6 ways to make the most of an on-site farm

on-site farming

On-campus farms can help engage and educate diners young and old; however, they are not without pitfalls. Here are five tips from farm-savvy operators to ensure your farm or garden grows to its highest potential.

1. Create an open channel of communication

communication

At the University of Michigan in Ann Arbor, dining staff say that keeping open communication between the dining team and student farmers makes the process of transporting produce from the farm to the dining halls more efficient. “Be flexible with orders and products,” says Executive Chef Frank Turchan. “Don't be afraid to ask for more and say no if you can't do it.” 

2. Get a close-up look

close-up

It was really helpful for members of the University of Michigan dining team to visit the farm so they could get a firsthand look at how it operated, says Alex Bryan, sustainable food program manager. "Having the chefs and staff visit the farm to see the food production and build relationships with the student farmers is a huge plus. The relationship-building keeps the partnership strong and allows us to head off any issues before they arise."

3. Pollinate things yourself

tomato plant

Operators running indoor farms can make sure their plants flourish by taking on the role of pollinating the plants themselves. “Tomatoes and peppers are easy to pollinate yourself by gently shaking the stem,” says Janice Watt, foodservice director for Foxborough Public Schools in Foxborough, Mass. Watt says she also aims to plant self-pollinating items such as English cucumbers. 

4. Use resident-grown produce

local garden

At The Mather, a senior living community in Evanston, Ill., residents can sign up to take care of their own small garden. Executive Chef Jeff Muldrow welcomes residents to give him produce from their gardens for inclusion in dishes, and will note on the menu if their produce is used.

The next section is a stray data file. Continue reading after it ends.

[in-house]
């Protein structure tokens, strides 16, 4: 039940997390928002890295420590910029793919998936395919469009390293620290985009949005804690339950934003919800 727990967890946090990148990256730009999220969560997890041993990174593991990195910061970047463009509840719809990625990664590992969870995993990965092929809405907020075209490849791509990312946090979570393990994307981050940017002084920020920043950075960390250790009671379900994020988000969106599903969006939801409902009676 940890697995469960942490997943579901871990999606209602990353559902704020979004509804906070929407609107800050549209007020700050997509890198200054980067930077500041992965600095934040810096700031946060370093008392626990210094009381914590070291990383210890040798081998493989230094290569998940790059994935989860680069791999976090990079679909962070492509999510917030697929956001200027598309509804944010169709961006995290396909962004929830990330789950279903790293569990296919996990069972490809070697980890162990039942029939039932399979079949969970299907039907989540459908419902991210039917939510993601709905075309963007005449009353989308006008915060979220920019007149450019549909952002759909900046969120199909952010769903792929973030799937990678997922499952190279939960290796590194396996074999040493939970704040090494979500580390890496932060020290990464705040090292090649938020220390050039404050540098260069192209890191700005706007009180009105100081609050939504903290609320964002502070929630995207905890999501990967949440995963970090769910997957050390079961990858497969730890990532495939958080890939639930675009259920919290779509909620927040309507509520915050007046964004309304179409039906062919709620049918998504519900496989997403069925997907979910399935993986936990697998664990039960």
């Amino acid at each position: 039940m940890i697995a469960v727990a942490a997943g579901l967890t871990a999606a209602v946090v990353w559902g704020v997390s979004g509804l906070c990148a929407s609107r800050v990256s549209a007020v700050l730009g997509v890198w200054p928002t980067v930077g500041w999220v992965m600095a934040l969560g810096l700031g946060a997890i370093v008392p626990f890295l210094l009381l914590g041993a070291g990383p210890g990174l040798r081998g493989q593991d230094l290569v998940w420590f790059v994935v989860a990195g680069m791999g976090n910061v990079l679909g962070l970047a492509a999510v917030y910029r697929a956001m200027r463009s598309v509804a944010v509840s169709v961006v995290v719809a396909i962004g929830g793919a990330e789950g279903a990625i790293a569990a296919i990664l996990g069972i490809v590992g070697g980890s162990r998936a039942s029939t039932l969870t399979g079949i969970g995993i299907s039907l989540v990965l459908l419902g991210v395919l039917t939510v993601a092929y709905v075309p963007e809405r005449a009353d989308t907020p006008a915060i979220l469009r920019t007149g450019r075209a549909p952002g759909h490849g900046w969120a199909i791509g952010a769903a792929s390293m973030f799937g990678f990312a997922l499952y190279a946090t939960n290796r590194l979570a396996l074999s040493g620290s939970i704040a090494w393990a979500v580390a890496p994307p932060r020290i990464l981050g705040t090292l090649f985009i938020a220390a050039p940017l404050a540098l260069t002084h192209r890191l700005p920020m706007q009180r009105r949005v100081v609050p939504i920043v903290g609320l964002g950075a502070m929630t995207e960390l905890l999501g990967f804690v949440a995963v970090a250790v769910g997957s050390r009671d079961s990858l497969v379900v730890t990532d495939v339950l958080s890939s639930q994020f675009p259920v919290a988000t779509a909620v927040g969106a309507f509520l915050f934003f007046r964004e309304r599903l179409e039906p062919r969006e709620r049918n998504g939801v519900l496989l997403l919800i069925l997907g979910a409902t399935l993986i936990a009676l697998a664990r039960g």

5. Be mindful of the season

lettuce

Swampscott Public Schools’ greenhouse has switched from producing tomatoes and squash, which ripened before school started, to produce that could be harvested during the school year, such as lettuce. “I suggest growing what your school can use when open,” Maureen Kellett, foodservice director for the Swampscott, Mass., district, says. “Don't grow vegetables that peak in July if your school is not open until September.”

6. Make sure plants are seen but not touched

hydroponic garden

When working with younger consumers, Watt recommends strategically placing gardens so that students can watch the plants grow, but will not be tempted to mess with them.

At one of Swampscott’s elementary schools, the hydroponic garden is on display through a window. “Students can look in as they walk down the hallway,” she says. “Some even stop to count how many cucumbers they see.”

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